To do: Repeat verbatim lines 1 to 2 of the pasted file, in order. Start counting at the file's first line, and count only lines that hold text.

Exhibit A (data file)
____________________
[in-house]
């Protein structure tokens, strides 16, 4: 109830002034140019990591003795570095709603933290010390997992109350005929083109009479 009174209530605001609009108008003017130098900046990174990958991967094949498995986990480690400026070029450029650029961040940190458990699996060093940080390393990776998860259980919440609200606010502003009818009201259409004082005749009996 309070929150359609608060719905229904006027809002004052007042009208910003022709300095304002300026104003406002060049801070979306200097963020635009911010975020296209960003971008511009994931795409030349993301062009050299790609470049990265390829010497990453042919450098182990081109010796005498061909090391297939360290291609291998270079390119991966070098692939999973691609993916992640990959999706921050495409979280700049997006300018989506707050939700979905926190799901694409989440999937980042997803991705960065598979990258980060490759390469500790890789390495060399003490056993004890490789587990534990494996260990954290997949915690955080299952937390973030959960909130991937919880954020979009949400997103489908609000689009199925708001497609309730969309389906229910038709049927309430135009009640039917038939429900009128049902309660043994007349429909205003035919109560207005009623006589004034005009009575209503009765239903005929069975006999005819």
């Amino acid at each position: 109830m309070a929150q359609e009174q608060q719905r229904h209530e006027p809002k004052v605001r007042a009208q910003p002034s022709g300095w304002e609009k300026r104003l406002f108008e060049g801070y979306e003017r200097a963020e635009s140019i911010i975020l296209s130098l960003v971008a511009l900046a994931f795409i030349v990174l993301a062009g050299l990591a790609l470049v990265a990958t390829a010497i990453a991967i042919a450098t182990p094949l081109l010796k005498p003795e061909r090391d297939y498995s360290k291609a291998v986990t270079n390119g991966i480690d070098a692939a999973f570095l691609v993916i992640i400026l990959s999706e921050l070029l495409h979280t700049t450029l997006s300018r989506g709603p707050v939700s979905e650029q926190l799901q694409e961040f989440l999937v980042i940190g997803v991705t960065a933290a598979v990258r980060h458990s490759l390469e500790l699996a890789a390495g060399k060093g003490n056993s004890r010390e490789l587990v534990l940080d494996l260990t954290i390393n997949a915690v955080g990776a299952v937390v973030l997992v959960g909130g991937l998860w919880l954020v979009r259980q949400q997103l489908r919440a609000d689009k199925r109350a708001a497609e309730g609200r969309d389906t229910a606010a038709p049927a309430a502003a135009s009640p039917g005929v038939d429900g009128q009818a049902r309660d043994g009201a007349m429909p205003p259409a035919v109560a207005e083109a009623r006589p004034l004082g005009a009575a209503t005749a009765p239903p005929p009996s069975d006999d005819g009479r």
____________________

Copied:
[in-house]
């Protein structure tokens, strides 16, 4: 109830002034140019990591003795570095709603933290010390997992109350005929083109009479 009174209530605001609009108008003017130098900046990174990958991967094949498995986990480690400026070029450029650029961040940190458990699996060093940080390393990776998860259980919440609200606010502003009818009201259409004082005749009996 309070929150359609608060719905229904006027809002004052007042009208910003022709300095304002300026104003406002060049801070979306200097963020635009911010975020296209960003971008511009994931795409030349993301062009050299790609470049990265390829010497990453042919450098182990081109010796005498061909090391297939360290291609291998270079390119991966070098692939999973691609993916992640990959999706921050495409979280700049997006300018989506707050939700979905926190799901694409989440999937980042997803991705960065598979990258980060490759390469500790890789390495060399003490056993004890490789587990534990494996260990954290997949915690955080299952937390973030959960909130991937919880954020979009949400997103489908609000689009199925708001497609309730969309389906229910038709049927309430135009009640039917038939429900009128049902309660043994007349429909205003035919109560207005009623006589004034005009009575209503009765239903005929069975006999005819």